- 50% believe that the Russian invasion of Ukraine and its consequences should accelerate the green transition. 50% say the transition should slow down.
- 71% say that, if we do not drastically reduce our consumption of energy and goods in the coming years, we will be heading for a global catastrophe.
- 54% are in favour of heavily taxing highly polluting goods and services, such as sport utility vehicles (SUVs) and air transport.
- 53% are in favour of indexing energy prices to the level of consumption per household: the more your consume, the more expensive energy becomes.
These are some of the results from the latest yearly climate survey, conducted in August 2022 and published today by the European Investment Bank (EIB). The EIB is the lending arm of the European Union and the world’s largest multilateral lender for climate action projects.
After a challenging year in which Russia’s invasion of Ukraine sparked an ongoing energy crisis and accelerated inflation all over Europe, and a summer marked by record heatwaves and droughts, Czechs have become even more acutely aware of the impact of climate change and the need for urgent action.
Climate change awareness and urgency
While COVID-19 was considered the biggest challenge facing Czechs last year, the financial crisis now predominates. 72% cite it as their top concern, compared with 45% across the rest of the European Union.
Meanwhile, 74% of Czechs say they are feeling the effects of climate change on their daily lives.
71% think that, if we do not drastically reduce our consumption of energy and goods in the coming years, we will be heading for a global catastrophe. At the same time, 76% feel that the government is reacting too slowly, and only 35% think that Czechia will succeed in substantially reducing its carbon emissions by 2030.
War in Ukraine and green transition
Only half of Czechs (50%) believe that the war in Ukraine and its consequences for the price of oil and gas should accelerate the green transition (compared with the European average of 66%). Note that the survey was conducted in August this year and that public opinion may evolve rapidly.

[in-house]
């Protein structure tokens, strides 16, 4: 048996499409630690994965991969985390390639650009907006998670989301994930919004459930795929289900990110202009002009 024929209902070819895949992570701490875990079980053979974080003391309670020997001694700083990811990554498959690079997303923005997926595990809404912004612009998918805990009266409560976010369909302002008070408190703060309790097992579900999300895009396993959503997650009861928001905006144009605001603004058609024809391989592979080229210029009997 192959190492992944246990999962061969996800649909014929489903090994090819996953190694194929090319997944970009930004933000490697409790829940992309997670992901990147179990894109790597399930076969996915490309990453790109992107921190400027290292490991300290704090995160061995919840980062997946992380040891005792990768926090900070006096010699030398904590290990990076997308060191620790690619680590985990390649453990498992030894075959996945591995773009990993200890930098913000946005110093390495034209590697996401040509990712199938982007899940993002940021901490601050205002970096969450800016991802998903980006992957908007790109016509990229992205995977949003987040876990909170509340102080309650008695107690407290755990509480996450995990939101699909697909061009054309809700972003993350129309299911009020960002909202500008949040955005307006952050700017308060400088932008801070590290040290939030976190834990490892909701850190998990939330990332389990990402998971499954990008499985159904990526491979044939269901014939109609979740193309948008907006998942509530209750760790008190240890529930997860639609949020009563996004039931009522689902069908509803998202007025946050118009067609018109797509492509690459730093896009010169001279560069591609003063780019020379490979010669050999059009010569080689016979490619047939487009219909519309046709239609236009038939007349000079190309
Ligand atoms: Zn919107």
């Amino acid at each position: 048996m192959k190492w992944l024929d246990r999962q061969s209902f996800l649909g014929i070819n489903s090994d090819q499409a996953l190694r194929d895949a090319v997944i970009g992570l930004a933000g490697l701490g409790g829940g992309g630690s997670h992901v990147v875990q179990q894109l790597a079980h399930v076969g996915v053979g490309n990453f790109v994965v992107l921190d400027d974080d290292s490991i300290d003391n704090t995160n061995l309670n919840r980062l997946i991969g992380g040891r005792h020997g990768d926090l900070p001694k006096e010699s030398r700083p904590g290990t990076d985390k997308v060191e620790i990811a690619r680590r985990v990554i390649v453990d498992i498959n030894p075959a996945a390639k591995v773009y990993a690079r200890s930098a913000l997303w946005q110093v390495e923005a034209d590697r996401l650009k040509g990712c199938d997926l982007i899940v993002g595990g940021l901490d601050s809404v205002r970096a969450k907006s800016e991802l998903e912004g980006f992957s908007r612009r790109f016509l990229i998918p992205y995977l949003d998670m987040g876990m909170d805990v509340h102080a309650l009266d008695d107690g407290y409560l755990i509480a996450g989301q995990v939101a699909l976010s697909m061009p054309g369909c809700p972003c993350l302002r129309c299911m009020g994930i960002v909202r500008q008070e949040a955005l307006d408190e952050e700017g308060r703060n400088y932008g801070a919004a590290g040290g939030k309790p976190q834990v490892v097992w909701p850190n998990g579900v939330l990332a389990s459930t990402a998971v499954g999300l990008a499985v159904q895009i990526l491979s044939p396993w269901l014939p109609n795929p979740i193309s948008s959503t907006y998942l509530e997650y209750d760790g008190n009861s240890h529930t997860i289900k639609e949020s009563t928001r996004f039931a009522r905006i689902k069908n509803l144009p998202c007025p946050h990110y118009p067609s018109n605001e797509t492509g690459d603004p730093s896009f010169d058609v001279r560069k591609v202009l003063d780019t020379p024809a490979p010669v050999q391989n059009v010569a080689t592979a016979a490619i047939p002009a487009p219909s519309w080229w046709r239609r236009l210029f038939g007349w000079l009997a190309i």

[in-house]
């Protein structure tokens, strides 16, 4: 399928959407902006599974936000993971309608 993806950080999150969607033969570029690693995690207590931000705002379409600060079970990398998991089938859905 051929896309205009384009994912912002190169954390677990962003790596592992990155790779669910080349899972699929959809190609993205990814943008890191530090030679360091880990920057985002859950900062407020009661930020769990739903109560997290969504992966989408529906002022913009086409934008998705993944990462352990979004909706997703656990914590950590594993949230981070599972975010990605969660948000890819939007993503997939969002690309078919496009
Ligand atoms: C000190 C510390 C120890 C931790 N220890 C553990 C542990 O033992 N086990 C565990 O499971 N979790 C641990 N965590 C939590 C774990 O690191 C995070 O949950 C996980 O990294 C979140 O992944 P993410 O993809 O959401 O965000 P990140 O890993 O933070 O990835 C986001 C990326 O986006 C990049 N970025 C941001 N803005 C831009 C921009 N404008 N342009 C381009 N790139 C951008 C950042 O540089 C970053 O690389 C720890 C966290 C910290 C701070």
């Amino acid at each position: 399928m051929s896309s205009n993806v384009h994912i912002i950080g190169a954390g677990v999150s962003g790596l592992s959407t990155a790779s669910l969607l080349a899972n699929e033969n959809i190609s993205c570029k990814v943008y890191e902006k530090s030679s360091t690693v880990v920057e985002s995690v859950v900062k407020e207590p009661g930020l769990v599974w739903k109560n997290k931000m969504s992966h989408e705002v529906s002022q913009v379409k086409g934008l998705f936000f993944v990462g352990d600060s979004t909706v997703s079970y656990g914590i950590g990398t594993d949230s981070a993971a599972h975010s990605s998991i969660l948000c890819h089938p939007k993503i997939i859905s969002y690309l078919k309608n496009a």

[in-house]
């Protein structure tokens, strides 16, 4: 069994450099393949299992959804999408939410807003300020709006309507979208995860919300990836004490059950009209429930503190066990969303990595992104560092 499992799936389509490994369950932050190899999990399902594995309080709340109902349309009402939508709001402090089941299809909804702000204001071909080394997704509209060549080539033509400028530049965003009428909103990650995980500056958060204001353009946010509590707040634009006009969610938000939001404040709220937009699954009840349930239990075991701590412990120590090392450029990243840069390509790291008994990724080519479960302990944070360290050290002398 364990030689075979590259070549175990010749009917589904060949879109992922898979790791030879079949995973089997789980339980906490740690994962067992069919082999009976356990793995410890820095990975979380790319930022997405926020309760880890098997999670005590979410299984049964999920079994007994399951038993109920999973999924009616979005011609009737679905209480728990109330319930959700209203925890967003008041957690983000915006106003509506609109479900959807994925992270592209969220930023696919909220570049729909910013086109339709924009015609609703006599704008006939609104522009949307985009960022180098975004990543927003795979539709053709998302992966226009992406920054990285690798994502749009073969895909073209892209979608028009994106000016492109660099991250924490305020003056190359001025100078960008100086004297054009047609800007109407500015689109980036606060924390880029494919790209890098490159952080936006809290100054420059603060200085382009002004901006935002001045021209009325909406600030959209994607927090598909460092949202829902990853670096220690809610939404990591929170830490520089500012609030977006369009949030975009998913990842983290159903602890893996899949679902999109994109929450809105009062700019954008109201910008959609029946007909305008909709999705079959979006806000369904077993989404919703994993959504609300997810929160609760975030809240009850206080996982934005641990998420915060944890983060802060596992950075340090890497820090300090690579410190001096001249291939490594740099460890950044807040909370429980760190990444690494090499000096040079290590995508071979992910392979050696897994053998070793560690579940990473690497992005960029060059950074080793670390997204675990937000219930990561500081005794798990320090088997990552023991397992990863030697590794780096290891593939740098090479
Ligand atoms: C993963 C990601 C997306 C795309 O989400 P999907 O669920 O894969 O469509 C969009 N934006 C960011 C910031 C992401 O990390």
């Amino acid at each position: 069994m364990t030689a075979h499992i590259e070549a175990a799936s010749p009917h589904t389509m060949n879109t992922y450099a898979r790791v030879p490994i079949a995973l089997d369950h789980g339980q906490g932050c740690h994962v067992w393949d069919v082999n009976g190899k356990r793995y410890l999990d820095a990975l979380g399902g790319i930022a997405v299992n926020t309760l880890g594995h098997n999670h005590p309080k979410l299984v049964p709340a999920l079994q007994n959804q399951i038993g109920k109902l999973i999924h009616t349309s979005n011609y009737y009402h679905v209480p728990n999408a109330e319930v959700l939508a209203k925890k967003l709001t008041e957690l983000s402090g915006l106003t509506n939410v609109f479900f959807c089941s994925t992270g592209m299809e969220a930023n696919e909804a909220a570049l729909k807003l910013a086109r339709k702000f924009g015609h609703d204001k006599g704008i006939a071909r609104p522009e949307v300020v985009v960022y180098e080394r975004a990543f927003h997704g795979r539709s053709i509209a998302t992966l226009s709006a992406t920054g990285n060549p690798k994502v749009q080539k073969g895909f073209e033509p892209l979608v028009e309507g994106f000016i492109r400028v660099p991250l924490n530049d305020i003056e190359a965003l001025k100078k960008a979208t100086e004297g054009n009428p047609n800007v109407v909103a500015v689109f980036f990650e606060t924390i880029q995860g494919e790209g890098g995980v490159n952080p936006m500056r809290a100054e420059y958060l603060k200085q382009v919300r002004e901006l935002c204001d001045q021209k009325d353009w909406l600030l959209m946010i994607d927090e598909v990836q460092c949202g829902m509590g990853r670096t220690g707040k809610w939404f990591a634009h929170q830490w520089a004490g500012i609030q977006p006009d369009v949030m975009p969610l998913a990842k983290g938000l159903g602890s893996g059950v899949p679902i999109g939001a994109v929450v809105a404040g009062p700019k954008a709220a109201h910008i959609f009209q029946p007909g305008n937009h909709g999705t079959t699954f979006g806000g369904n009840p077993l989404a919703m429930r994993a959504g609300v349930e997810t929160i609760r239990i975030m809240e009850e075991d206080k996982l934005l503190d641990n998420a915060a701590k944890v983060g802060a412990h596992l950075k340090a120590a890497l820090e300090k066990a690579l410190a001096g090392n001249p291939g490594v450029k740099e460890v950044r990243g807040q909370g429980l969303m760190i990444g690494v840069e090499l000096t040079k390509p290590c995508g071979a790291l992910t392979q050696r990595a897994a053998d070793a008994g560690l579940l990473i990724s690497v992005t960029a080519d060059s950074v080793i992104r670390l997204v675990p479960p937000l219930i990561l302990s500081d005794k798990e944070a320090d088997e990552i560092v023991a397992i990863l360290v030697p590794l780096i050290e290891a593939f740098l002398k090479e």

When asked to rank their energy priorities, Czechs expect their government to prioritise the development of renewable energies (46%), before focusing on energy supply diversification to avoid being overly reliant on a single energy provider (36%).
Energy saving is more of a priority among the younger generations (27% among 15- to 29-year-olds) than for the average population (18%).
Tackling climate change and addressing high energy prices
To reduce energy consumption, a majority of Czechs are in favour of heavily taxing highly polluting goods and services, such as SUVs and air transport (54%). They also support the indexing of energy prices to the level of consumption per household (53%).
If the Czechs were to lower the temperature in their homes this winter, only 19% of them would accept capping it at 19° C (9 percentage points less than the EU average of 28%). Meanwhile, 22% of Czechs say that they already cannot afford to heat their homes properly.
Finally, on addressing high energy prices, some Czechs think that in the short term the government should cap or regulate the price of gas, oil and coal (46%, compared with 62% among far-left sympathisers). Other measures, such as capping or reducing energy-related taxes (30%), are a bit less popular.
The EIB’s Vice-President Lilyana Pavlova stated: “Ahead of the COP27 climate conference, the results of the EIB’s 2022 climate survey show that the Czechs believe that accelerating renewable energy is a priority in fighting the global energy and climate crisis. At the EIB, we have been supporting innovative clean energy investments for many years, such as the construction of wind farms and more energy-efficient social housing. We stand ready to use our full range of advisory and financial instruments to support Czechia in a just green energy transition that leaves no one behind.”
About the EIB Climate Survey
The EIB has launched the fifth edition of the EIB Climate Survey, a thorough assessment of how people feel about climate change. Conducted in partnership with the market research firm BVA, the fifth edition of the EIB Climate Survey aims to inform the broader debate on attitudes and expectations in terms of climate action. More than 28 000 respondents participated in the survey in August 2022, with a representative panel of people aged 15 and above for each of the 30 countries polled.
About the European Investment Bank
Since 2019, the EIB has accelerated its transformation into a climate bank by committing to devoting at least 50% of its funding from 2025 to investments that contribute to the fight against climate change and the mitigation of its effects.
BVA is an opinion research and consulting firm recognised as one of the most innovative market research firms in its sector. Specialised in behavioural marketing, BVA combines data science and social science to make data inspiring and bring the data to life. BVA is also a member of the Worldwide Independent Network of Market Research, a global network of some of the world’s leading market research and survey players, with over 40 members.